Our pantry doors were driving me batty! They opened out, which covered up the silverware drawers when open, which made unloading the dishwasher impossible.
I solved this problem by removing those doors and installing a sliding door:
Much better! So, how did I turn this old door into a sliding door? Here’s how.
First, here’s what you need for this project:
1 door (see cost below, then gasp with surprise)
3 eyebolts – large. Mine were 3/8″ x 4 7/8″ ($3.28 each = $9.84)
3 rigid casters – I used 2″ casters ($2.98 each = $8.94)
2 floor flanges – 1/2″ size ($10.21 each = $20.42)
2 90 degree elbows – 1/2″ size ($1.92 each = $3.84)
2 connecting nipples – 1/2″ size ($1.58 each = $3.16)
1 galvanized pipe – cut to size and threaded, 1/2″ pipe ($13.54). Home Depot will cut the pipe and thread the cut side of the pipe for you; other hardware stores may charge you for this.
Measure the size pipe you need by where the flanges/brackets are going to be screwed into the wall. Make sure that the flanges are being screwed into studs; this sucker’s heavy. Go ahead and mark the studs when you measure; you’ll thank me later.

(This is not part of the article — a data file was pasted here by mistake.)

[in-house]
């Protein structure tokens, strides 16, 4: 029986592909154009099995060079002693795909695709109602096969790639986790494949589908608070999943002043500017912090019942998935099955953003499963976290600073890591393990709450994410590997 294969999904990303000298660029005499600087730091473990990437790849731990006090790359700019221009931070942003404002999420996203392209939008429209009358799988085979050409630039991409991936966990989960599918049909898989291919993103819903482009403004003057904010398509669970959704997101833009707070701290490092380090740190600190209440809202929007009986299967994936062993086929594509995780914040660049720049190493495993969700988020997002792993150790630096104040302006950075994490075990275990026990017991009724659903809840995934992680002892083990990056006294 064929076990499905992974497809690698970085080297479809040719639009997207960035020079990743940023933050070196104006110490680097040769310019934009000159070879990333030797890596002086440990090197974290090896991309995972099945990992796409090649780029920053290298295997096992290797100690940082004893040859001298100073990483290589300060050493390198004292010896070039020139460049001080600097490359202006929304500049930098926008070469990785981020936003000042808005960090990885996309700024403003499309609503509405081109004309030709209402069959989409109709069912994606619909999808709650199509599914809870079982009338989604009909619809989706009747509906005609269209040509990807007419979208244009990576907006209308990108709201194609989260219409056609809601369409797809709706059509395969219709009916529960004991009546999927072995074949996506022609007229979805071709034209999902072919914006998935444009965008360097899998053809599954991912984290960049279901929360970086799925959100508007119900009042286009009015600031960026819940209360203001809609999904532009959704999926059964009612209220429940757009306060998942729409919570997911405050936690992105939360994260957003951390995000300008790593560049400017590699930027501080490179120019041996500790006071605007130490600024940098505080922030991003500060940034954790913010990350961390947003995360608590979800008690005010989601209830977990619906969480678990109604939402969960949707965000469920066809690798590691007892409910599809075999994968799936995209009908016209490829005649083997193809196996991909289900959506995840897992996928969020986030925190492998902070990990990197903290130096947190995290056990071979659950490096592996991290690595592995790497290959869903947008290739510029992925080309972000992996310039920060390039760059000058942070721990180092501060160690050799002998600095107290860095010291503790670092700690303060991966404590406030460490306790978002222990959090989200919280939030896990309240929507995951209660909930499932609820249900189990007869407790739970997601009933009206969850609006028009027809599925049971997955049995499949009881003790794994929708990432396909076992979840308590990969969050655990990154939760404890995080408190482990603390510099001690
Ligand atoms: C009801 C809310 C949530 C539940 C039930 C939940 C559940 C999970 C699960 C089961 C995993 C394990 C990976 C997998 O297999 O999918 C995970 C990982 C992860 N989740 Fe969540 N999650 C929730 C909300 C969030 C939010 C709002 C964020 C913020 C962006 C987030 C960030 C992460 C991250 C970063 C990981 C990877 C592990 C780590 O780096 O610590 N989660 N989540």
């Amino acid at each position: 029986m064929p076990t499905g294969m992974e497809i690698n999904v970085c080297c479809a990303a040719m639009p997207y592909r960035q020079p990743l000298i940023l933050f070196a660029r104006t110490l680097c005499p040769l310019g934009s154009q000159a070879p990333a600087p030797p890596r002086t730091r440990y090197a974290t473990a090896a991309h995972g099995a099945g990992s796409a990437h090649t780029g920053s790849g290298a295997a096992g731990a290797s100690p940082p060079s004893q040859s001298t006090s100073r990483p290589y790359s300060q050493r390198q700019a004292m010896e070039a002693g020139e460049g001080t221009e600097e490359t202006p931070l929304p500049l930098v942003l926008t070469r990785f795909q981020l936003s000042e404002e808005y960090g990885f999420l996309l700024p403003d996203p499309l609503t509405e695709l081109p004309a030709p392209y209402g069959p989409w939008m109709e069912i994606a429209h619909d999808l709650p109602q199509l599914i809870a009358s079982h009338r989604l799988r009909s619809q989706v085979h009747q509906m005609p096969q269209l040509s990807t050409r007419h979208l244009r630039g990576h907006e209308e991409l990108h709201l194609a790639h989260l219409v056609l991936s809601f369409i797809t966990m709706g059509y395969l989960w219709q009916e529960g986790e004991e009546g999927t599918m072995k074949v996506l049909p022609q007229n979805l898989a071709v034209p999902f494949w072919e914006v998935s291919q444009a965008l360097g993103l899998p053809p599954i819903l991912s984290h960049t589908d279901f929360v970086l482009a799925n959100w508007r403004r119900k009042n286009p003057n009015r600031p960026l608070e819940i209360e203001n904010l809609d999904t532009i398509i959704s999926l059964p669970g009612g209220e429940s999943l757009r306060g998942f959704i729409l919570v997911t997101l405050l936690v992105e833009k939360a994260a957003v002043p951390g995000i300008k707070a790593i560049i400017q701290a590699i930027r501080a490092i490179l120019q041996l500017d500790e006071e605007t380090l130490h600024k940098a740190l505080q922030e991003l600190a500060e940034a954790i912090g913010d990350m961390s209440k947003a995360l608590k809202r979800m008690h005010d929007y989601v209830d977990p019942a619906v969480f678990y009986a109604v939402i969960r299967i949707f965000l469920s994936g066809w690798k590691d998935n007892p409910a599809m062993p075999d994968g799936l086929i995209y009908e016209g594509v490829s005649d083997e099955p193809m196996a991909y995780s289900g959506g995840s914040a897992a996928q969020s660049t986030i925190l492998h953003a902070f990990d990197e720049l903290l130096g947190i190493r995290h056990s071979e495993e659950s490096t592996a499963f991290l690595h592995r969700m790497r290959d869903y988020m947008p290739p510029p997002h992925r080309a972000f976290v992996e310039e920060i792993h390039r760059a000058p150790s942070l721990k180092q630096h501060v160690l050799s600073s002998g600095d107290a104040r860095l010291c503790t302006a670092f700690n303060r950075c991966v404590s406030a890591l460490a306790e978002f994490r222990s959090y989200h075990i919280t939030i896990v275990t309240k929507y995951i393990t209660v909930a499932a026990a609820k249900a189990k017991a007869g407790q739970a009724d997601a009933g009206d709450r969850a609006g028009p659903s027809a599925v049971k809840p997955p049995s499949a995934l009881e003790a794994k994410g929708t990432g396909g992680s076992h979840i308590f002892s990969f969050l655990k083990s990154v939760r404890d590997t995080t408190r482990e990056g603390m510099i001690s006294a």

2 pull plates in satin aluminum ($16.98 each = $33.96)
I found the door at a thrift store for a whopping $1.99! No, I’m not kidding. I was somewhat baffled by the price, but I didn’t ask – lest they change their minds! Anyway, the door was about 2 inches wider than my door frame, which was fine since it would be sliding in front of the frame. When choosing a door for this project, it’s better to have one that is about an inch larger than the frame on each side.
OK, here’s what to do to turn a door into a sliding door:
To get the door ready for this project, remove all the old hardware from the door – i.e., the hinges and doorknob. Because this was an old door, the hinges had been painted over several times. To get the hinges off, first I had to get the paint off.
To do this, I used a variation on the crockpot method of cleaning door hardware. Do you know about this? You can put paint-covered door hinges in a crockpot with hot water and the paint will eventually just fall off the hardware. (If you watch Rehab Addict, you know what I’m talking about.)
Obviously, I couldn’t fit a door in my crockpot, so I made a portable method. I took a rag and soaked it in really hot water. Then I laid the rag on the hinges and left it there until it was cool again. Once I removed the rag, the paint had softened and easily came off!